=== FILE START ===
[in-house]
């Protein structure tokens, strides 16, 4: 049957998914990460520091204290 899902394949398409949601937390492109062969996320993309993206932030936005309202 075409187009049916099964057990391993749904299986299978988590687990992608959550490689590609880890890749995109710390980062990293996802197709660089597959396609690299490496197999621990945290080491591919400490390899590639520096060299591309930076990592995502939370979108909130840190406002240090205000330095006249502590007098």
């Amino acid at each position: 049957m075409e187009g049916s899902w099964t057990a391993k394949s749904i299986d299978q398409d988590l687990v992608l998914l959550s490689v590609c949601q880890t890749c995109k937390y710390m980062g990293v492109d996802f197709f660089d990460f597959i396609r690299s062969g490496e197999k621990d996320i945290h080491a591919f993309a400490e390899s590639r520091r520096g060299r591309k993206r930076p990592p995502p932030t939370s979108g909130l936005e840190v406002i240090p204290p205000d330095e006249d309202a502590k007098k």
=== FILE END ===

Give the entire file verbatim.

[in-house]
């Protein structure tokens, strides 16, 4: 049957998914990460520091204290 899902394949398409949601937390492109062969996320993309993206932030936005309202 075409187009049916099964057990391993749904299986299978988590687990992608959550490689590609880890890749995109710390980062990293996802197709660089597959396609690299490496197999621990945290080491591919400490390899590639520096060299591309930076990592995502939370979108909130840190406002240090205000330095006249502590007098």
């Amino acid at each position: 049957m075409e187009g049916s899902w099964t057990a391993k394949s749904i299986d299978q398409d988590l687990v992608l998914l959550s490689v590609c949601q880890t890749c995109k937390y710390m980062g990293v492109d996802f197709f660089d990460f597959i396609r690299s062969g490496e197999k621990d996320i945290h080491a591919f993309a400490e390899s590639r520091r520096g060299r591309k993206r930076p990592p995502p932030t939370s979108g909130l936005e840190v406002i240090p204290p205000d330095e006249d309202a502590k007098k």